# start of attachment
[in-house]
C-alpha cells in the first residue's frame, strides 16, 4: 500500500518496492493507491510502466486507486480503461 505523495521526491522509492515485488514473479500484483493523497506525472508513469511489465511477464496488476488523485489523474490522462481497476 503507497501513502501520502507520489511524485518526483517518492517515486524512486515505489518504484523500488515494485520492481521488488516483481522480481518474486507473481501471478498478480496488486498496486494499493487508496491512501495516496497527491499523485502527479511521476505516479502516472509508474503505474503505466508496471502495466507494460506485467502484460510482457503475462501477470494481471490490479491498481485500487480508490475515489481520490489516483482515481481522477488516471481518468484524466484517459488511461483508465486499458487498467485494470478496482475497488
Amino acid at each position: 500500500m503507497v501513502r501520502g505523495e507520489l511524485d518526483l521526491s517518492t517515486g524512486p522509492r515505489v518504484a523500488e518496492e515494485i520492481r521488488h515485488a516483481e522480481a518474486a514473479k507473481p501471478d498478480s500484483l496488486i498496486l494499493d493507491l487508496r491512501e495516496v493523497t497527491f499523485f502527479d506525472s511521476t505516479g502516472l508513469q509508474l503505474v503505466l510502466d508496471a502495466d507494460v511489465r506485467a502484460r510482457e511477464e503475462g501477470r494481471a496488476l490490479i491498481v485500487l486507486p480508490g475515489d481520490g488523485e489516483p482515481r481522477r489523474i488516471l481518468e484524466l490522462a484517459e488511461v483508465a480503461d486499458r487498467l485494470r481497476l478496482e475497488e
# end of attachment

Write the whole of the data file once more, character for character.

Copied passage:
[in-house]
C-alpha cells in the first residue's frame, strides 16, 4: 500500500518496492493507491510502466486507486480503461 505523495521526491522509492515485488514473479500484483493523497506525472508513469511489465511477464496488476488523485489523474490522462481497476 503507497501513502501520502507520489511524485518526483517518492517515486524512486515505489518504484523500488515494485520492481521488488516483481522480481518474486507473481501471478498478480496488486498496486494499493487508496491512501495516496497527491499523485502527479511521476505516479502516472509508474503505474503505466508496471502495466507494460506485467502484460510482457503475462501477470494481471490490479491498481485500487480508490475515489481520490489516483482515481481522477488516471481518468484524466484517459488511461483508465486499458487498467485494470478496482475497488
Amino acid at each position: 500500500m503507497v501513502r501520502g505523495e507520489l511524485d518526483l521526491s517518492t517515486g524512486p522509492r515505489v518504484a523500488e518496492e515494485i520492481r521488488h515485488a516483481e522480481a518474486a514473479k507473481p501471478d498478480s500484483l496488486i498496486l494499493d493507491l487508496r491512501e495516496v493523497t497527491f499523485f502527479d506525472s511521476t505516479g502516472l508513469q509508474l503505474v503505466l510502466d508496471a502495466d507494460v511489465r506485467a502484460r510482457e511477464e503475462g501477470r494481471a496488476l490490479i491498481v485500487l486507486p480508490g475515489d481520490g488523485e489516483p482515481r481522477r489523474i488516471l481518468e484524466l490522462a484517459e488511461v483508465a480503461d486499458r487498467l485494470r481497476l478496482e475497488e